Haslett School Board discusses new software at meeting

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By Ryan Hodges
Meridian Times staff writer

Bart Wegenke, principal of Haslett High School, and Kevin Tobe, Haslett High School mathematics teacher, give presentation on Illuminate Education software.

Bart Wegenke, principal of Haslett High School, and Kevin Tobe, Haslett High School mathematics teacher, give presentation on Illuminate Education software.

HASLETT– A software program could change the way teachers and administrators are able to view progress in the classroom.

Created 10 years ago by educators in California, Illuminate Education is a data management system that is used by educational institutions. With 50 percent of all teacher evaluations in the district now based upon how a student is progressing, administrators are expecting that these programs will provide some of this information. The Haslett School Board discussed the software on Feb. 24.

Bart Wegenke, principal of Haslett High School, said Illuminate Education is going to help schools to make better decisions.

“Specifically, it is a place to hub our data,” Wegenke said. “(We can) make informed decisions about growth for all of our students as we look at our curriculum (and) teaching practices.”

Haslett High School mathematics teacher Kevin Tobe said he uses the software in the classroom to help make sure that his students are progressing.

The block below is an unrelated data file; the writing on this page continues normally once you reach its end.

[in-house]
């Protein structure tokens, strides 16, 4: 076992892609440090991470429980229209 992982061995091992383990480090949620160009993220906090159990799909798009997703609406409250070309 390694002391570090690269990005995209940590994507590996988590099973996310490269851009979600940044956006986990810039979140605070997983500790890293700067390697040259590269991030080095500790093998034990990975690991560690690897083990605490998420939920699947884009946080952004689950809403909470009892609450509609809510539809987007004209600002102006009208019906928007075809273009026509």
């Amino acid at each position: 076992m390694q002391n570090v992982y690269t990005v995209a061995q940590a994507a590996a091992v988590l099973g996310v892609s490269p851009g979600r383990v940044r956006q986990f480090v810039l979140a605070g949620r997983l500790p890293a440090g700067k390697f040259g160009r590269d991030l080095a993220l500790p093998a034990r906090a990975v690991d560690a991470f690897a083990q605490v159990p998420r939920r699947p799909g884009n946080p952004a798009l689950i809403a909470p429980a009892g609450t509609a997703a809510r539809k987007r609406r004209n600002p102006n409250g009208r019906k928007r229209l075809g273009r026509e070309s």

“I use this software for everything,” Tobe said. “I use it for things in my classroom, I’ve used it for track, I’ve used it for basketball, … and it tells you whether the student made sufficient growth.”

While there are still some glitches, Wegenke said Illuminate Education will help teachers, students and administrators.

“It’s a learning process for all of us,” Wegenke said. “But in the end, it will benefit our students and … our teachers as well.”

Also on the agenda for the meeting were some events and fundraisers for school programs in the coming weeks and some software discussion in which they compare EHR software for the upcoming school year.

The Foundation for Haslett Schools, which raises money for school programs, events, projects and activities that are not able to be covered by the regular budget, is holding a fundraiser called “Got Taste, Got Talent.”

Michael Duda, superintendent of Haslett Public Schools, said they are encouraging people in the area to send in video auditions and to provide support for the event.

“Our Foundation will be hosting its only fundraiser this year and that is the “Got Taste, Got Talent” event that takes place on April 26,” Duda said. “At this point in time they are looking for talent in this community to sign up.”

In addition, on March 2, three Haslett robotics clubs will be competing in the VEX Robotics State Championship on the Michigan State University campus.

Haslett School Board President Don Frank said that this is an exciting achievement for robotics clubs throughout the district.

“We’re hoping to get at least one team (to) qualify to go on to world competitions,” Frank said. “I thought that was good news.”

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